Computers, printers, monitors and other electronics use energy. Power management involves changing the settings on your electronics so that they consume less energy. Some examples of ways to save energy are the following:
- Reduce your computer's idle time.
- Shut down instead of logging off.
- Unplug electronics when not in use.
For more information about how to change your computer's power settings, visit one of the following Knowledgebase articles or ask your department's technical staff member for assistance.
KU Knowledgebase Articles on Power Management:
Additional Resources for Department Technical Staff:
The EPA has actually provided a great set of tools, from the calculator that will tell you how much power (and money!) you are saving, to a Group Policy Object to automatically set power settings across your Active Directory organizational units, to online training that will empower you to change your power settings in any environment. Please see the EPA's Implementation Resources page for more information.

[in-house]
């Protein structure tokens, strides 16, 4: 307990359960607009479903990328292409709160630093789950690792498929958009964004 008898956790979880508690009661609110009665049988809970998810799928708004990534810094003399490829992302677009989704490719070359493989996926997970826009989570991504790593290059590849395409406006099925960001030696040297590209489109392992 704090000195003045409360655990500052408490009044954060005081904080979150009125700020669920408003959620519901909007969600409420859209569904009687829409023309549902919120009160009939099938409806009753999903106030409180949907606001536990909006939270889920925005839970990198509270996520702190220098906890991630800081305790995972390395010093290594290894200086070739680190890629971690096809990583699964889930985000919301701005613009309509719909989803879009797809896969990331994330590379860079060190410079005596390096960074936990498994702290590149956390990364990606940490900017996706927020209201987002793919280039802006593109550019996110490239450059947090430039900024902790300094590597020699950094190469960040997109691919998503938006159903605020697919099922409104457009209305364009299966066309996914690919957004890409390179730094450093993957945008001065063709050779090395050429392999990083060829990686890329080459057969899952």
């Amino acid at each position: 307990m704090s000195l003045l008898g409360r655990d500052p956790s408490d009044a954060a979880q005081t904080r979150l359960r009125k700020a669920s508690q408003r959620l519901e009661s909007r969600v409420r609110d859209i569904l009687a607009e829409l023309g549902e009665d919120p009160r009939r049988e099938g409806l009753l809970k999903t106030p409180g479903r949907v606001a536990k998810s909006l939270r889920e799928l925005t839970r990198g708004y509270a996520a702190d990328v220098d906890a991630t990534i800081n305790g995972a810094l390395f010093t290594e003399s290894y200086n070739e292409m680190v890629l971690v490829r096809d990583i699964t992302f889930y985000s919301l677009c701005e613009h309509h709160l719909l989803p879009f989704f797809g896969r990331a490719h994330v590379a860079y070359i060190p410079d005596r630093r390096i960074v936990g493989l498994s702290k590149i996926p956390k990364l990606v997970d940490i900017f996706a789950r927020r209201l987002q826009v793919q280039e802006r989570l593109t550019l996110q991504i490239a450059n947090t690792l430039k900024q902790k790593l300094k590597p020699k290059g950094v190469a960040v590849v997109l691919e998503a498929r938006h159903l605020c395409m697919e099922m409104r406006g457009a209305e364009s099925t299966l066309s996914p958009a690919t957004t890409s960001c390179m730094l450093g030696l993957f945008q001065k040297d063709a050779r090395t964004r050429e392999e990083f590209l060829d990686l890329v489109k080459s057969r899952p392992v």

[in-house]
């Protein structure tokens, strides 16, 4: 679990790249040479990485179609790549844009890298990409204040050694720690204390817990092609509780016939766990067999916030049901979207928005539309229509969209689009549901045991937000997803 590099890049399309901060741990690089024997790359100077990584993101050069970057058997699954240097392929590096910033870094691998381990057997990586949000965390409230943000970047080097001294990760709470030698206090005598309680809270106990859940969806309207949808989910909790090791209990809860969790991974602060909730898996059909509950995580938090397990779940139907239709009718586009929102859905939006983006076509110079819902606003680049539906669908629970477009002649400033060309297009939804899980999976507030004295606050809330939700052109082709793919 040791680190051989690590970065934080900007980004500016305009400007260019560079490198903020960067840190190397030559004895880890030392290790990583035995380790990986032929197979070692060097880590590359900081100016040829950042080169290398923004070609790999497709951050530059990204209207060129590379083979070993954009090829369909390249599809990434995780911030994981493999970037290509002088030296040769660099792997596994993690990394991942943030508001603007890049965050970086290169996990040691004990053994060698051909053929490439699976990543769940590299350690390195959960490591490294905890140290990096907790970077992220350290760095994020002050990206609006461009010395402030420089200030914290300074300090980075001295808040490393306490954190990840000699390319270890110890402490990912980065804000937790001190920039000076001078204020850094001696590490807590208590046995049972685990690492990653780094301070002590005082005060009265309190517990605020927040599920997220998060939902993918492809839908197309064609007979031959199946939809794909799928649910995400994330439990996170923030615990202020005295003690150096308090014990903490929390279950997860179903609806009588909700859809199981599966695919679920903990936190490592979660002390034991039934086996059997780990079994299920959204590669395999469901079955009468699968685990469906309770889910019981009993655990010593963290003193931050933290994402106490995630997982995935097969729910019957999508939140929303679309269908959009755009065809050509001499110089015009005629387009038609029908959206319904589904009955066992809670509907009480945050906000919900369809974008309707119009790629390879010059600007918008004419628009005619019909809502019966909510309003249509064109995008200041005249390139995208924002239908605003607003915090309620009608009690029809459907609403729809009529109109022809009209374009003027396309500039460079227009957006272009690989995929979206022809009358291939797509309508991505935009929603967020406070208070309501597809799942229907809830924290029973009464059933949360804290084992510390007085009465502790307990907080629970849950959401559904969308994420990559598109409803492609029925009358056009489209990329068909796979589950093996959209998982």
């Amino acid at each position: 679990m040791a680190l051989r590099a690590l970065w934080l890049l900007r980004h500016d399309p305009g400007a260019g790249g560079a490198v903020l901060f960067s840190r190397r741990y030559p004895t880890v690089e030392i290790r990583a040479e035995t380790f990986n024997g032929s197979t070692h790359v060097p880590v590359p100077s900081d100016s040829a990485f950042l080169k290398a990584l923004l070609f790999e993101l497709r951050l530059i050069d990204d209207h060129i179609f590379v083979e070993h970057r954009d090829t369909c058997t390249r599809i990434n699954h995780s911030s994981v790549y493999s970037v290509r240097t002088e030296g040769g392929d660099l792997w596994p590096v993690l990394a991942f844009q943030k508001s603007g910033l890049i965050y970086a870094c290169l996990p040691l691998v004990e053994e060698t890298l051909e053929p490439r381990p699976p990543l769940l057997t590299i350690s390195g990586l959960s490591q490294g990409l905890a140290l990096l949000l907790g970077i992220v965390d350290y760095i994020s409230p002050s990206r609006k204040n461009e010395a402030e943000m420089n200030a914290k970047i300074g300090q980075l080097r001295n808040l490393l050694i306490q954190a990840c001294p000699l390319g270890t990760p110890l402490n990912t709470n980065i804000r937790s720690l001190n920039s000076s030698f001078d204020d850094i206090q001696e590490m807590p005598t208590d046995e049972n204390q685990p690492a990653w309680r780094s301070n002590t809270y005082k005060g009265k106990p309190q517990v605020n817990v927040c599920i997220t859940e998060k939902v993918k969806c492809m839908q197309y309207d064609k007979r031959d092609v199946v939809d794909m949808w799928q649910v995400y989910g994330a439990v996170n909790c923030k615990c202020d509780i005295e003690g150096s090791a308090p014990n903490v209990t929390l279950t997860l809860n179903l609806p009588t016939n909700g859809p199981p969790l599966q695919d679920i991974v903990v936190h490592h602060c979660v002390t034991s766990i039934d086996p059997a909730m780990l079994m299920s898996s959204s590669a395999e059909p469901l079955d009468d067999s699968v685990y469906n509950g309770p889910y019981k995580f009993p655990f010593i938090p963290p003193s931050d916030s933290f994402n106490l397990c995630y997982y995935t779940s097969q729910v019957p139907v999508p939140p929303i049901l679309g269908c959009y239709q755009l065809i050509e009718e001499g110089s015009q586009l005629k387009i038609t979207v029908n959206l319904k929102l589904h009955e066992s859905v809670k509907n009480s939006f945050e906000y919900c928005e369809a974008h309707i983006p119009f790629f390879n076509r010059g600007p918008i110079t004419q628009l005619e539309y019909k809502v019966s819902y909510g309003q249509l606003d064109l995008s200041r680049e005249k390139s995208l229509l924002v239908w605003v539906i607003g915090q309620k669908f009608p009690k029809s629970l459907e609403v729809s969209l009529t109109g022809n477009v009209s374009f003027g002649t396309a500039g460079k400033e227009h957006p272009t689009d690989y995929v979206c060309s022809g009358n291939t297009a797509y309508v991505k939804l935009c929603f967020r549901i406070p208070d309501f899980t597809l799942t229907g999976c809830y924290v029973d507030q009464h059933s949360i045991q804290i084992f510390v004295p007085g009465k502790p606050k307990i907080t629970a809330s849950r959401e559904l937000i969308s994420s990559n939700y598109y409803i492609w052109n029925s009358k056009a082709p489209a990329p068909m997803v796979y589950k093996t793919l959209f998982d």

How do I know any of these tools will work?
Just read some of the many success stories.
- University of Wisconsin
- Yale University
- State of Hawaii
- Fusion Trade Inc.
- North Thurston Public Schools
What's in it for my department?
Aside from cost savings and more security? EPA accreditation! After completing the change and mailing in your pledge to Power manage your computer, you can be added to the Low Carbon IT campaign roster, sponsored by the Environmental Protection Agency.
What are some of the 'gotchas?'
Some programs interrupt Hibernation, and if left open they will disallow this mode to enable. Sometimes hibernation will occur while documents are open on network drives, resulting in file locking. Best practice for users is to shut down any application they are not actively working on before leaving their desks. You may want to change power settings network interface cards(NIC) and universal serial bus(USB) ports, depending on specific instances of issues with devices or network connectivity.